blf

The analogy (in terms of dynamics of the debate) with climate change is not that bad: "great news and we need more" is in fact a talking point of people who prefer not acting against climate change. E.g., they would mention correlations between plant growth and CO2 concentration. That said, it would be weird to call such people climate deniers.

There is a simple intuition for why PSD testing cannot be hard for matrix multiplication or inversion: regardless of how you do it and what matrix you apply it to, it only gives you one bit of information. Getting even just one bit of information about each matrix element of the result requires applications of PSD testing. The only way out would be if one only needed to apply PSD testing to tiny matrices.

That's a good question. From what I've seen, PSD testing can be done by trying to make a Cholesky decomposition (writing the matrix as with lower-triangular) and seeing if it fails. The Cholesky decomposition is an decomposition in which the lower-triangular and upper-triangular are simply taken to have the same diagonal entries, so PSD testing should have the same complexity as decomposition. Wikipedia quotes Bunch and Hopcroft 1974 who show that decomposition can be done in by Strassen, and presumably the more modern matrix multiplication algorithms also give an improvement for .

I also doubt that PSD testing is hard for matrix multiplication, even though you can get farther than you'd think. Given a positive-definite matrix whose inverse we are interested in, consider the block matrix . It is positive-definite if and only if all principal minors are positive. The minors that are minors of are positive by assumption, and the bigger minors are equal to times minors of , so altogether the big matrix is positive-definite iff is. Continuing in this direction, we can get in time (times ) any specific component of . This is not enough at all to get the full inverse.

I think it can be done in , where I recall for non-expert's convenience that is the exponent of matrix multiplication / inverse / PSD testing / etc. (all are identical). Let be the space of matrices and let be the -dimensional vector space of matrices with zeros in all non-specified entries of the problem. The maximum-determinant completion is the (only?) one whose inverse is in . Consider the map and its projection where we zero out all of the other entries. The function can be evaluated in time . We wish to solve . This should be doable using a Picard or Newton iteration, with a number of steps that depends on the desired precision.

Would it be useful if I try to spell this out more precisely? Of course, this would not be enough to reach in the small case. Side-note: The drawback of having posted this question in multiple places at the same time is that the discussion is fragmented. I could move the comment to mathoverflow if you think it is better.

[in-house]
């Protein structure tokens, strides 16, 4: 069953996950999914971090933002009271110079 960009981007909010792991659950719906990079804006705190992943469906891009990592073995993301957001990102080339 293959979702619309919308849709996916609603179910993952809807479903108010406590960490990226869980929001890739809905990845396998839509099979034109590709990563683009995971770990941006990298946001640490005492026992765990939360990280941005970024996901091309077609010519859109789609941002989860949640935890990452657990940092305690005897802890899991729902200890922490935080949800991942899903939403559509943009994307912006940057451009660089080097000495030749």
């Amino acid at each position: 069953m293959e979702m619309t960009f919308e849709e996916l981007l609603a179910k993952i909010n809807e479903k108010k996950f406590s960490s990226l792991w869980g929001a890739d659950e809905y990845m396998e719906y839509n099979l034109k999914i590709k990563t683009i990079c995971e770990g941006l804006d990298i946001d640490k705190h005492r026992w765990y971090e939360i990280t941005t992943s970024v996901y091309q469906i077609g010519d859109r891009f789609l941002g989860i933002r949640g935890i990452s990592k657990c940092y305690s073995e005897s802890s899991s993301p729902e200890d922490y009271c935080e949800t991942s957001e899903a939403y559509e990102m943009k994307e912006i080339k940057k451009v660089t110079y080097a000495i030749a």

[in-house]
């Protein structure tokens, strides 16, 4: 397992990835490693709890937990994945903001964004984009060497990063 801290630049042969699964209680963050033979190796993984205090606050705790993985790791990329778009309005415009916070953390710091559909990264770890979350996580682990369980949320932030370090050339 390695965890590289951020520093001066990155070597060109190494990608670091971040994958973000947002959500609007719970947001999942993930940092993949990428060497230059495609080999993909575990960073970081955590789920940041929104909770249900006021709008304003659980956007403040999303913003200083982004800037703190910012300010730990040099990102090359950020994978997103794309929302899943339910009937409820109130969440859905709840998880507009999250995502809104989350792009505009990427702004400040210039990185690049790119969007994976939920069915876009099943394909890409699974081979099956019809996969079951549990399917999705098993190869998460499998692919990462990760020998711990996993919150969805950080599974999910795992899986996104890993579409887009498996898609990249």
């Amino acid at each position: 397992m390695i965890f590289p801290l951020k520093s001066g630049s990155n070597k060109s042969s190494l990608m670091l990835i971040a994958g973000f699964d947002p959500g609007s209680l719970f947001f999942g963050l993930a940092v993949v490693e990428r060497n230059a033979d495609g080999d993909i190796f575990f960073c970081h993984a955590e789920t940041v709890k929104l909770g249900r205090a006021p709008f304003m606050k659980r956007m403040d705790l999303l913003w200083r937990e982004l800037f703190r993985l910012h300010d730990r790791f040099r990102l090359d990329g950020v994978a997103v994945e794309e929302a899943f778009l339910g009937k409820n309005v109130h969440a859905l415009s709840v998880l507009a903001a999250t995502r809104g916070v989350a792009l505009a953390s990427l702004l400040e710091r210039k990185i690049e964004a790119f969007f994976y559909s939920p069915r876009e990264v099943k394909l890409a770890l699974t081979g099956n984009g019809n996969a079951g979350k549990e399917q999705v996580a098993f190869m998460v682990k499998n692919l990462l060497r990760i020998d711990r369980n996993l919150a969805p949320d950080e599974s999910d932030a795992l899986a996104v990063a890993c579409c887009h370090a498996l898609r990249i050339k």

Sorry I missed your question. I believe it's perfectly fine to edit the post for small things like this.

Your suggestion that the AI would only get 1e-21 more usable matter by eliminating humans made me think about orders of magnitude a bit. According to the World Economic Forum humans have made (hence presumably used) around 1.1e15kg of matter. That's around 2e-10 of the Earth's mass of 5.9e24kg. Now you could argue that what should be counted is the mass that can eventually be used by a super optimizer, but then we'd have to go into the weeds of how long the system would be slowed down by trying to keep humanity alive, figuring out what is needed for that, etc.

You might be interested in Dissolving the Fermi Paradox by Sandberg, Drexler and Ord, who IIRC take into account the uncertainties in various parameters in the Drake equation and conclude that it is very plausible for us to be alone in the Universe.

There is also the "grabby aliens" model proposed by Robin Hanson, which (together with an anthropic principle?) is supposed to resolve the Fermi paradox while allowing for alien civilizations that expand close to the speed of light.

3mo31

I would add to that list the fact that some people would want to help it. (See, e.g., the Bing persistent memory thread where commenters worry about Sydney being oppressed.)

I strongly disagree-voted (but upvoted). Even if there is nothing we can do to make AI safer, there is value to delaying AGI by even a few days: good things remain good even if they last a finite time. Of course, if P(AI not controllable) is low enough the ongoing deaths matter more.

The first four and next four kinds of alignment you propose are parallel except that they concern a single person or society as a whole. So I suggest the following names which are more parallel. (Not happy about 3 and 7.)